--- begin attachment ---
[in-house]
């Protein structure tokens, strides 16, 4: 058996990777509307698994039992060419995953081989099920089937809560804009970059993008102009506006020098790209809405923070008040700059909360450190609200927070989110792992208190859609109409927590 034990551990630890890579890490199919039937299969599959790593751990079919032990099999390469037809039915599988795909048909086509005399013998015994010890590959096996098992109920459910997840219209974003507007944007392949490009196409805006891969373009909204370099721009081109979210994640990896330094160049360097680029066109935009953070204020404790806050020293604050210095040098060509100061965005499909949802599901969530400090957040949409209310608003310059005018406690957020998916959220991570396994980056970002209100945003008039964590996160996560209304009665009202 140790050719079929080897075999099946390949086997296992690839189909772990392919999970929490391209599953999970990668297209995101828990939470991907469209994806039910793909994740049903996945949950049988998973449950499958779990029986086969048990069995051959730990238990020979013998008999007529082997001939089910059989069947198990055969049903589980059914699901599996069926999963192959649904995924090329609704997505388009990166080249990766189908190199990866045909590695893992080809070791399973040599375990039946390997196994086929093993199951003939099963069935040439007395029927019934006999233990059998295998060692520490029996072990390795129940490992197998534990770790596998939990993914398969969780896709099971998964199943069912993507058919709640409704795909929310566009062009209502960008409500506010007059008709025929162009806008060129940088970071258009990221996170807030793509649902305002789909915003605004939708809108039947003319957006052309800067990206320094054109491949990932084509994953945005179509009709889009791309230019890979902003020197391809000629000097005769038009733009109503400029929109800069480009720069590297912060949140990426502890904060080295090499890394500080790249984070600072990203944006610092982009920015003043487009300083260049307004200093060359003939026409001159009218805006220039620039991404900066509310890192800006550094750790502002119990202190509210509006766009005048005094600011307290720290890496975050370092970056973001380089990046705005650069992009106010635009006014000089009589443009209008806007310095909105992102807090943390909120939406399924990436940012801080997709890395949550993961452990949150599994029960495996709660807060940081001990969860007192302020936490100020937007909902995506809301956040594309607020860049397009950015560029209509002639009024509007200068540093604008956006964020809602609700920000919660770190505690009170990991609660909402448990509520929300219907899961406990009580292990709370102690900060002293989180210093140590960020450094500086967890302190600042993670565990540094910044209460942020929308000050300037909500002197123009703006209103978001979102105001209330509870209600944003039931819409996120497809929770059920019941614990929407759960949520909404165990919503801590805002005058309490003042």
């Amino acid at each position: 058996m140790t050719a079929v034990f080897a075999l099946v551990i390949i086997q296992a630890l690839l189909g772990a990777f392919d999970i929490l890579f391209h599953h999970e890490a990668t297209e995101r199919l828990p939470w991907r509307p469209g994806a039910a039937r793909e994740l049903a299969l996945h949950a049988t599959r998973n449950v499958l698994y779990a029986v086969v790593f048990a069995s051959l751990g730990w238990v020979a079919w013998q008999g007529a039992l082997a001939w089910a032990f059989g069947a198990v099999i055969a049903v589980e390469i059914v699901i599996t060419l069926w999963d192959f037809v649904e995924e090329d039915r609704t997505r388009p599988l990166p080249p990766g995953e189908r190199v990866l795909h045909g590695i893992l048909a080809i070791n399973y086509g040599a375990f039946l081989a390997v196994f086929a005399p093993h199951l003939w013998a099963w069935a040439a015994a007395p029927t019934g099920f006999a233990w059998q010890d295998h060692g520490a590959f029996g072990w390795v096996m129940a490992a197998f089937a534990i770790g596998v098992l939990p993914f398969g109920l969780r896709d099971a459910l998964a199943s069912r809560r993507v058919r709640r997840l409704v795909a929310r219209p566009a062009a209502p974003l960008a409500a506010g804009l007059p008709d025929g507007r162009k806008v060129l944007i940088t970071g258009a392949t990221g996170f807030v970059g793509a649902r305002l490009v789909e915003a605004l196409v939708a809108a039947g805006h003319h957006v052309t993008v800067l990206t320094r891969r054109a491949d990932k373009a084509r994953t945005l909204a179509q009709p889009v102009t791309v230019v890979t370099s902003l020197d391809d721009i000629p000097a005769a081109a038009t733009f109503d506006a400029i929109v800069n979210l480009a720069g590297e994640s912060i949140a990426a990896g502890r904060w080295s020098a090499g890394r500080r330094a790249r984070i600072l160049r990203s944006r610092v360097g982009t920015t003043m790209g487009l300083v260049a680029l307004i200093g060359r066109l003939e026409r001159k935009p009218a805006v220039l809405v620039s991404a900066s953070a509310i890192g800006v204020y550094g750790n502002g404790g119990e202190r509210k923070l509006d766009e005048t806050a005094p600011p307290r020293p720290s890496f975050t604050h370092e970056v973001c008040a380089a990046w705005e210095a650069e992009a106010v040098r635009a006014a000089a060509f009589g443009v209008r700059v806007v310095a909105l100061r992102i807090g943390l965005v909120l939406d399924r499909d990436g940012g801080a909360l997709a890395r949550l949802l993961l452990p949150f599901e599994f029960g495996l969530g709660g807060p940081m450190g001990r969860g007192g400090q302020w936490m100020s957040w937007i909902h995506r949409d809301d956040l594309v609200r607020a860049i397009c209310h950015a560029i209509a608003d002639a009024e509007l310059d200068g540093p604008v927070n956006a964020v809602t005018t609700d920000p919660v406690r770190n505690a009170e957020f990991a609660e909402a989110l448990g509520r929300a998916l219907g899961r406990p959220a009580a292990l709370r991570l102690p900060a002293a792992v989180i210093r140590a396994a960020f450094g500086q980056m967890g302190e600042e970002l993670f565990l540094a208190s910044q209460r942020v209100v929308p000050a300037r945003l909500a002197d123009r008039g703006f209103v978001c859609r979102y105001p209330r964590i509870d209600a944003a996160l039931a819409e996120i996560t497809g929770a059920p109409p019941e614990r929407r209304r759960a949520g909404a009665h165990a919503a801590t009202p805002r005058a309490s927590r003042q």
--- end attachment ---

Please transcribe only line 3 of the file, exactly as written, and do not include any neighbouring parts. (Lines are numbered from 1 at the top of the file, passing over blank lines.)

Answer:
């Amino acid at each position: 058996m140790t050719a079929v034990f080897a075999l099946v551990i390949i086997q296992a630890l690839l189909g772990a990777f392919d999970i929490l890579f391209h599953h999970e890490a990668t297209e995101r199919l828990p939470w991907r509307p469209g994806a039910a039937r793909e994740l049903a299969l996945h949950a049988t599959r998973n449950v499958l698994y779990a029986v086969v790593f048990a069995s051959l751990g730990w238990v020979a079919w013998q008999g007529a039992l082997a001939w089910a032990f059989g069947a198990v099999i055969a049903v589980e390469i059914v699901i599996t060419l069926w999963d192959f037809v649904e995924e090329d039915r609704t997505r388009p599988l990166p080249p990766g995953e189908r190199v990866l795909h045909g590695i893992l048909a080809i070791n399973y086509g040599a375990f039946l081989a390997v196994f086929a005399p093993h199951l003939w013998a099963w069935a040439a015994a007395p029927t019934g099920f006999a233990w059998q010890d295998h060692g520490a590959f029996g072990w390795v096996m129940a490992a197998f089937a534990i770790g596998v098992l939990p993914f398969g109920l969780r896709d099971a459910l998964a199943s069912r809560r993507v058919r709640r997840l409704v795909a929310r219209p566009a062009a209502p974003l960008a409500a506010g804009l007059p008709d025929g507007r162009k806008v060129l944007i940088t970071g258009a392949t990221g996170f807030v970059g793509a649902r305002l490009v789909e915003a605004l196409v939708a809108a039947g805006h003319h957006v052309t993008v800067l990206t320094r891969r054109a491949d990932k373009a084509r994953t945005l909204a179509q009709p889009v102009t791309v230019v890979t370099s902003l020197d391809d721009i000629p000097a005769a081109a038009t733009f109503d506006a400029i929109v800069n979210l480009a720069g590297e994640s912060i949140a990426a990896g502890r904060w080295s020098a090499g890394r500080r330094a790249r984070i600072l160049r990203s944006r610092v360097g982009t920015t003043m790209g487009l300083v260049a680029l307004i200093g060359r066109l003939e026409r001159k935009p009218a805006v220039l809405v620039s991404a900066s953070a509310i890192g800006v204020y550094g750790n502002g404790g119990e202190r509210k923070l509006d766009e005048t806050a005094p600011p307290r020293p720290s890496f975050t604050h370092e970056v973001c008040a380089a990046w705005e210095a650069e992009a106010v040098r635009a006014a000089a060509f009589g443009v209008r700059v806007v310095a909105l100061r992102i807090g943390l965005v909120l939406d399924r499909d990436g940012g801080a909360l997709a890395r949550l949802l993961l452990p949150f599901e599994f029960g495996l969530g709660g807060p940081m450190g001990r969860g007192g400090q302020w936490m100020s957040w937007i909902h995506r949409d809301d956040l594309v609200r607020a860049i397009c209310h950015a560029i209509a608003d002639a009024e509007l310059d200068g540093p604008v927070n956006a964020v809602t005018t609700d920000p919660v406690r770190n505690a009170e957020f990991a609660e909402a989110l448990g509520r929300a998916l219907g899961r406990p959220a009580a292990l709370r991570l102690p900060a002293a792992v989180i210093r140590a396994a960020f450094g500086q980056m967890g302190e600042e970002l993670f565990l540094a208190s910044q209460r942020v209100v929308p000050a300037r945003l909500a002197d123009r008039g703006f209103v978001c859609r979102y105001p209330r964590i509870d209600a944003a996160l039931a819409e996120i996560t497809g929770a059920p109409p019941e614990r929407r209304r759960a949520g909404a009665h165990a919503a801590t009202p805002r005058a309490s927590r003042q």